House Republicans promise quick vote on Ukraine 'bailout package'

The House could vote as soon as this week on what Speaker John Boehner (R-Ohio) called a “bailout package” for Ukraine to help its government stand up to a military intervention by Russia.

“The world community should stand united against this invasion,” Majority Leader Eric Cantor (R-Va.) said Wednesday in reference to Russia’s occupation of the Crimean peninsula in Ukraine. “America should be leading, and we’ll vote soon on legislation to help aid the Ukrainian people.”

Boehner criticized President Obama over his handling of Russia over the past four years, and he called on the president to “pick up and his phone and use his pen” to allow more exports of natural gas that would decrease Russian President Vladimir Putin’s influence in the region.

“With regard to Ukraine, the steps that have not been taken over the last three to fours years have, frankly, allowed Putin to believe that he could do what he’s doing without any reaction from us,” Boehner said following a meeting of the House Republican conference. “But given where we are, we’re here in a bipartisan way trying to work with the president to strengthen his hand.”

The House Rules Committee on Wednesday posted a one-page bill that could set up a vote under the suspension of House rules either this week or next week.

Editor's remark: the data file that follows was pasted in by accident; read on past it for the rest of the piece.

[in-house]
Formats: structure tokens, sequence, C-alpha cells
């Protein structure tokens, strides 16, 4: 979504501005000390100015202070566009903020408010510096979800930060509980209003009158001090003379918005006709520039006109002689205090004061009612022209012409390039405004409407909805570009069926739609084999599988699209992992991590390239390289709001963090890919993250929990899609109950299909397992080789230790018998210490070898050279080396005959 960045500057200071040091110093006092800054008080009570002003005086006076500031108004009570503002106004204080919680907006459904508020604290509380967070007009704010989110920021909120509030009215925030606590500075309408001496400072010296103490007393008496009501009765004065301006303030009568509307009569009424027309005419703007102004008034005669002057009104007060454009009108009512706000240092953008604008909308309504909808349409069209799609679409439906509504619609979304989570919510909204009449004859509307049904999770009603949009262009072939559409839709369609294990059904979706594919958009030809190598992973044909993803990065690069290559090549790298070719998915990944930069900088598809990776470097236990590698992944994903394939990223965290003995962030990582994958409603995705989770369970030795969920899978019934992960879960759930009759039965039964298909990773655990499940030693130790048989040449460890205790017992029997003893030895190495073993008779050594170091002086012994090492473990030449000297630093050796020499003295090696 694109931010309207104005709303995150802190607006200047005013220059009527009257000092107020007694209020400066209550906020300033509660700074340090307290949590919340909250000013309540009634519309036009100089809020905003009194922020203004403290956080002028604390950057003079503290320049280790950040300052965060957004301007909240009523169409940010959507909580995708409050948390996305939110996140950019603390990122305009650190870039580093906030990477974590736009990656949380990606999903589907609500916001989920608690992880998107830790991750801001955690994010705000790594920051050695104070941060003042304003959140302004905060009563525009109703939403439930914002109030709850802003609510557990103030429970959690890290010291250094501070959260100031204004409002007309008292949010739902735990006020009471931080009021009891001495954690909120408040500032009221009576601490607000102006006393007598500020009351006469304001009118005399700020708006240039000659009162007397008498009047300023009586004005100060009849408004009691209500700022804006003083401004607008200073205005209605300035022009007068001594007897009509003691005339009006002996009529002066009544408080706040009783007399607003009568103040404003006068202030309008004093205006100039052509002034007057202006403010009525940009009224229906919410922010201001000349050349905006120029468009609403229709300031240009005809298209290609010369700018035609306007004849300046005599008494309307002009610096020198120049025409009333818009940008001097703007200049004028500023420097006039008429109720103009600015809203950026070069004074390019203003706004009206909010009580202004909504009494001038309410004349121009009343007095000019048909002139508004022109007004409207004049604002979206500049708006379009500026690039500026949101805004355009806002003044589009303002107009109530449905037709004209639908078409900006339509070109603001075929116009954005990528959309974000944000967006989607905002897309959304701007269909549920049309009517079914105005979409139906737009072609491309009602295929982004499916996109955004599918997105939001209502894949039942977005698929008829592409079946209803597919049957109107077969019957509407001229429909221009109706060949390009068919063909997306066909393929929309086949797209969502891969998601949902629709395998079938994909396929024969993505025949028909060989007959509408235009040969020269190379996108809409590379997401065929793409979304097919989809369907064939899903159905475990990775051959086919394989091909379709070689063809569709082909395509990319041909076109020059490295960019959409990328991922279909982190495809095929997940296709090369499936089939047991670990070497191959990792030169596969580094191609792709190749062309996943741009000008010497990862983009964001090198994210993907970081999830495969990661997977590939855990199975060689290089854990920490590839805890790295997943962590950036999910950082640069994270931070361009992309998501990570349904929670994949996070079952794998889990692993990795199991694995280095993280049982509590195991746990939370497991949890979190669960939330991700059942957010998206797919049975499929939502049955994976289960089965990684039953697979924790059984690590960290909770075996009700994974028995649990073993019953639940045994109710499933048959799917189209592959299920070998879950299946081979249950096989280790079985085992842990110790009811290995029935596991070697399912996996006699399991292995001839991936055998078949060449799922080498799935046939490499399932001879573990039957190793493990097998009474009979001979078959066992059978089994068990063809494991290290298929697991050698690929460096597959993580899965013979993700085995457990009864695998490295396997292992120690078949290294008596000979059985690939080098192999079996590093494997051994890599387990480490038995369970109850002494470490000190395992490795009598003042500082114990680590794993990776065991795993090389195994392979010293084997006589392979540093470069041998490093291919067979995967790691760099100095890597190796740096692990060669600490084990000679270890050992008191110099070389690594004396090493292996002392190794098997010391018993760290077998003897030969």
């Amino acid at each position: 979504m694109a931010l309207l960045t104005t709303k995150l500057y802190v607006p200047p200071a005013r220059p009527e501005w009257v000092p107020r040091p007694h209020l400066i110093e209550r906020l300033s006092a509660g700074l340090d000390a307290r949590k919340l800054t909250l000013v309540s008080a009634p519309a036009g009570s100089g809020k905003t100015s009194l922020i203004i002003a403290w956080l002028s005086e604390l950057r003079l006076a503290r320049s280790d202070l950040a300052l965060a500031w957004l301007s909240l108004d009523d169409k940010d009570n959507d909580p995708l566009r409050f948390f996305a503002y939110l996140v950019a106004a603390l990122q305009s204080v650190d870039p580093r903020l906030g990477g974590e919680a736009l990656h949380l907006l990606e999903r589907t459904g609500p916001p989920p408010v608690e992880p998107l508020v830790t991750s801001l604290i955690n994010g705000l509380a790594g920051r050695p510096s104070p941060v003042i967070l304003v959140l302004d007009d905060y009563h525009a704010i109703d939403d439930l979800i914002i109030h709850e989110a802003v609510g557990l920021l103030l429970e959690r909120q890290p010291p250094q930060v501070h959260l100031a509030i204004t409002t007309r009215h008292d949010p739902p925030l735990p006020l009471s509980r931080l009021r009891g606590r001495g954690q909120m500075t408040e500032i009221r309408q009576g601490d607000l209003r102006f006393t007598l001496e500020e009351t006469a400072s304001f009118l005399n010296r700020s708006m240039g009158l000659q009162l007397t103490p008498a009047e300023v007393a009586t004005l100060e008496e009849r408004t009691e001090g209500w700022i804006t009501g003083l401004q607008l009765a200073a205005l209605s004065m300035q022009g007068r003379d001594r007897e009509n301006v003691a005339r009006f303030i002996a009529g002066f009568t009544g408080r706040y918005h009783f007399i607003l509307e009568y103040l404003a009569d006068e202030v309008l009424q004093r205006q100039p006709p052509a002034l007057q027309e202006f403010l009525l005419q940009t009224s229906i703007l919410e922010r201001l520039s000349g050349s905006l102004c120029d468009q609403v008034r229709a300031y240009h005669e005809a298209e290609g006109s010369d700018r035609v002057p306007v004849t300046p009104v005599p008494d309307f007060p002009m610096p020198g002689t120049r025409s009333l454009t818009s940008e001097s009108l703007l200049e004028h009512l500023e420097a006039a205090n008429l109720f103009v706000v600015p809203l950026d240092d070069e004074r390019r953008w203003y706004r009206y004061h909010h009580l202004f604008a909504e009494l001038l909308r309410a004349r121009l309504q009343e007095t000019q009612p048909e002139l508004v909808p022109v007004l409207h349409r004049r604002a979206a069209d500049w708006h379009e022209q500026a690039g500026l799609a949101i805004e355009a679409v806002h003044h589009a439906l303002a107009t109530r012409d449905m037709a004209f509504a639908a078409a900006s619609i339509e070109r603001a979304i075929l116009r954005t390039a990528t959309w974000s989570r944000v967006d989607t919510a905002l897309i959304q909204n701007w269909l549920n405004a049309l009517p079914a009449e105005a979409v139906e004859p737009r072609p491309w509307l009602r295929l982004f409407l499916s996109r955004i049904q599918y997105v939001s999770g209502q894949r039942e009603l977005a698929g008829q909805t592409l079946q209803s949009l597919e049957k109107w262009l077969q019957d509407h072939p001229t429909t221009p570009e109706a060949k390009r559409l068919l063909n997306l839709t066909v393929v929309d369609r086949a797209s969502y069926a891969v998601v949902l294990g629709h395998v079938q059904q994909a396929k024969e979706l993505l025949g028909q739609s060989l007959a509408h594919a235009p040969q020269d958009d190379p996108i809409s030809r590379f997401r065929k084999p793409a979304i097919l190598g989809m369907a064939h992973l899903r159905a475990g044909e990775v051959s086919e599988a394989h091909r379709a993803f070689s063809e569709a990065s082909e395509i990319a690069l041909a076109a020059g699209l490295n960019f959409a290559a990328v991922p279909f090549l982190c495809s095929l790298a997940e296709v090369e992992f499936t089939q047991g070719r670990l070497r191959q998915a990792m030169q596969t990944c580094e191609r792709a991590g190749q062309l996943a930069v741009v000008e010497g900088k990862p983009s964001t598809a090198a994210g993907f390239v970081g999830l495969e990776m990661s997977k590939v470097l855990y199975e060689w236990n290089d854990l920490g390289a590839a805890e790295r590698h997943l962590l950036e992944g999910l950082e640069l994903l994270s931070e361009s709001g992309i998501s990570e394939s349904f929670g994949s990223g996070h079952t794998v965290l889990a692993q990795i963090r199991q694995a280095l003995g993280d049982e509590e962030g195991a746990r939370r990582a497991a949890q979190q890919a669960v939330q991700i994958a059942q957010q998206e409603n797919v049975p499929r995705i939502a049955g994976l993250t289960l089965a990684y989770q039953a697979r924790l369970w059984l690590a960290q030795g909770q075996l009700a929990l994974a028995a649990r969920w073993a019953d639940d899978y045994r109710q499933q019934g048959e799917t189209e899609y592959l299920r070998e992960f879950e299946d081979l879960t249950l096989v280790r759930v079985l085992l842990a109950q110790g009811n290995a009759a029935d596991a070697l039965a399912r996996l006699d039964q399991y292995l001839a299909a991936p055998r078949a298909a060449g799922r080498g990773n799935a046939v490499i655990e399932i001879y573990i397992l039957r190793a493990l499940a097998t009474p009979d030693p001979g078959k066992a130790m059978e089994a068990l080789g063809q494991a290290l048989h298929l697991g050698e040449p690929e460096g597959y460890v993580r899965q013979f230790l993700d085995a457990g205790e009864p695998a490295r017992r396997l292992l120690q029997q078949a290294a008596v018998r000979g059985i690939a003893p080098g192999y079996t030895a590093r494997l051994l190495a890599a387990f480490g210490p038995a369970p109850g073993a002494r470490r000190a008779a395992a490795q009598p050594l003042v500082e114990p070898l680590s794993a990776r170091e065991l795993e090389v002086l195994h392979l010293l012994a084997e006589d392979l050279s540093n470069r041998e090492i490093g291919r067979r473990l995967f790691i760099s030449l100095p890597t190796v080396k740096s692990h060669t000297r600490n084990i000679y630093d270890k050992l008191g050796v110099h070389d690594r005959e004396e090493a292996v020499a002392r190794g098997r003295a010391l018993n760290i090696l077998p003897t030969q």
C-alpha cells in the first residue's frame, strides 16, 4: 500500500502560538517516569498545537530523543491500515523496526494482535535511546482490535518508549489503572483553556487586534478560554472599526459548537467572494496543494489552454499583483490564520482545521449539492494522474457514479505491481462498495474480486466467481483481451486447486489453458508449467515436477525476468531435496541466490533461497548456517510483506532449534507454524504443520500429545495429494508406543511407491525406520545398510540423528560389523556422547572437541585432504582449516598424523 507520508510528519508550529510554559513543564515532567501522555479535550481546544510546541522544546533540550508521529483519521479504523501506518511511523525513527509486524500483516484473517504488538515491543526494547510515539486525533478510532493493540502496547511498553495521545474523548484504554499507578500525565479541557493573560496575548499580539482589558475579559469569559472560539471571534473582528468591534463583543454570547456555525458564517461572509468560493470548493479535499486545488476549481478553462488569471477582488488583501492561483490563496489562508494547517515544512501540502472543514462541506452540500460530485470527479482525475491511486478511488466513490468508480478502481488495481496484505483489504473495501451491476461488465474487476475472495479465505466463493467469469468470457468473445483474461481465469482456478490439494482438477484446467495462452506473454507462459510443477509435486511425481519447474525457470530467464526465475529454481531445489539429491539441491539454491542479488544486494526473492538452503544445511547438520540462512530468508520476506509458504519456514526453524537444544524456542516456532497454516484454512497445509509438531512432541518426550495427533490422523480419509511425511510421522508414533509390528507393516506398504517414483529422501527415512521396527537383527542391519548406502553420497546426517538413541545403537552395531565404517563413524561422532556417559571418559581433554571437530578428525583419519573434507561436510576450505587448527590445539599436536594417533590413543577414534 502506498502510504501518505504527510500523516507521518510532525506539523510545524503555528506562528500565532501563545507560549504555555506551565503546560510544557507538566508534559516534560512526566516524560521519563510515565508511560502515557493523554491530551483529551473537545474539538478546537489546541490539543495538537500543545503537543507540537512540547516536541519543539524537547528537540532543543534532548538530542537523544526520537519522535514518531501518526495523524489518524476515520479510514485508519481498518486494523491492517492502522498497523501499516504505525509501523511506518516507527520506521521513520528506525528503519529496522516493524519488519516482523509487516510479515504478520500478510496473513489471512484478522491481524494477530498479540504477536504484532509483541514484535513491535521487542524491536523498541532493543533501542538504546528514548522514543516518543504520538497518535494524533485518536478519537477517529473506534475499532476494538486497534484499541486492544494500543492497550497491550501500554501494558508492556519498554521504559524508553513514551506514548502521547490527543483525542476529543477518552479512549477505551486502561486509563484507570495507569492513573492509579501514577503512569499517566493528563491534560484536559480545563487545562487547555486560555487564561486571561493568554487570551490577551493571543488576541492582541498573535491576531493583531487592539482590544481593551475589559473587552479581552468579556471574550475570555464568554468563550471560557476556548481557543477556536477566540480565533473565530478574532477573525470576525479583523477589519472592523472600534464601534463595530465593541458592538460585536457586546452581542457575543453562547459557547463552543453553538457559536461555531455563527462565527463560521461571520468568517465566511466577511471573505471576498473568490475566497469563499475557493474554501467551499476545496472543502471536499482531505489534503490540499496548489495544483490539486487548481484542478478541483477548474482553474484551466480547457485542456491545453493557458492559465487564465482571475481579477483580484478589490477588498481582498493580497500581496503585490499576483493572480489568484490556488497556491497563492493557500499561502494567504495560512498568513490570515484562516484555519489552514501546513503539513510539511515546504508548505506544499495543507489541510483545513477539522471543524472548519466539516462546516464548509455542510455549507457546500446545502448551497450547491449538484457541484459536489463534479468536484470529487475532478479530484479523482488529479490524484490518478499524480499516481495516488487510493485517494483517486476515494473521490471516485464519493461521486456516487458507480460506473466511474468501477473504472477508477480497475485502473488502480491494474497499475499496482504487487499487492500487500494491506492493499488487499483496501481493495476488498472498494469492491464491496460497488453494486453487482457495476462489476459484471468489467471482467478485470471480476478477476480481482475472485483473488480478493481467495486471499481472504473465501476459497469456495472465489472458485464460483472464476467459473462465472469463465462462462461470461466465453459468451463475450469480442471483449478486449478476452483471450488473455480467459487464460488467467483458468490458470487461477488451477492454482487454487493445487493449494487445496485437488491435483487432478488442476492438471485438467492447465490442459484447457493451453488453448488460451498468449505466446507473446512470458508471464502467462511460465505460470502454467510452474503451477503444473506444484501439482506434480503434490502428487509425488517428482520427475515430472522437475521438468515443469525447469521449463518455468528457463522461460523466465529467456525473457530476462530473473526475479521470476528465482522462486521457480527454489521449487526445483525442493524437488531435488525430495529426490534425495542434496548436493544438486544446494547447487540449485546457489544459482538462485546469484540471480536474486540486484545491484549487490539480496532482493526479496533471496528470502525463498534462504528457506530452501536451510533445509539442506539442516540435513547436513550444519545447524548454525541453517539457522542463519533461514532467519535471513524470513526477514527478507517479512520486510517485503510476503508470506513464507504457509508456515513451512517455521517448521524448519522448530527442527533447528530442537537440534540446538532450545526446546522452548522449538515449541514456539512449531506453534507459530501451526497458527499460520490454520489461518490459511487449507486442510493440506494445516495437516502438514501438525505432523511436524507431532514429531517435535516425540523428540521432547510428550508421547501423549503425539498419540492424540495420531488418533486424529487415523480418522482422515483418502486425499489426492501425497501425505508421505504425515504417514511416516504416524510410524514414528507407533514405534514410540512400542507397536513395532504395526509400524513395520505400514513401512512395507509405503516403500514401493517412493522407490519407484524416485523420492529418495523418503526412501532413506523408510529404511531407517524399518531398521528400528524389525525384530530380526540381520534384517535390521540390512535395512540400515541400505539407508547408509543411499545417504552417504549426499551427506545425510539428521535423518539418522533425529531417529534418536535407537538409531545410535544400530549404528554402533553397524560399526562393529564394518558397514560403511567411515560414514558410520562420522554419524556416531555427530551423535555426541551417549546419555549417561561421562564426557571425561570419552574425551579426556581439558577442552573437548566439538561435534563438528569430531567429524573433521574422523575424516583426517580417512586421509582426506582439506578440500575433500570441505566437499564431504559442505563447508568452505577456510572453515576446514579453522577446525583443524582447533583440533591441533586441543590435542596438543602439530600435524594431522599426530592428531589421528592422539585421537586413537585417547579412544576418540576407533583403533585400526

The bill doesn't specify a dollar figure for the aid, but Secretary of State John Kerry promised the country's interim government $1 billion in loan guarantees during a visit to Kiev on Tuesday. The bill doesn't address proposed sanctions against Russia, which the Obama administration has accused of invading Ukraine's Crimean peninsula. But House leaders indicated that would be forthcoming.

“The majority leader is working with the committee chairs on a bailout package. He’s also working with them on a bill dealing with sanctions that could strengthen the president’s hands,” Boehner said.

It was initially unclear what impact the legislation would have on the deficit. Cantor said it did not have a score from the Congressional Budget Office, but he also said "it’s important that we offset the expense of the loan guarantee."

The U.S. aid comes as the European Union offered Ukraine a $15 billion aid package on Wednesday — the same amount Russia offered Ukraine to abandon a trade pact with the EU last year. Subsequent protests led to President Viktor Yanukovych's ouster and the current crisis with Russia.

The House Foreign Affairs Committee is holding a hearing with State and Treasury officials on Thursday to determine the next steps, and the panel’s chairman, Rep. Ed Royce (R-Calif.), said Wednesday it was preparing “crippling” sanctions against Russia. The Senate is writing its own Ukraine legislation in cooperation with the administration.

The top Republican on the Senate Foreign Relations Committee, Sen. Bob Corker (Tenn.), said Tuesday a committee markup could take place as early as next Tuesday on a bill that could include sanctions on Russia as well as aid to Ukraine.

“Hopefully we will have a markup on this legislation either Tuesday of next week or Thursday,” Corker told CNN. “And, again, it is pretty fluid right now, and I think, again, people want to speak with one voice. We always try to do on any kind of foreign policy issue, and right now things are constructive. There is not really a great deal of pushback. People are floating ideas as to what might work best.”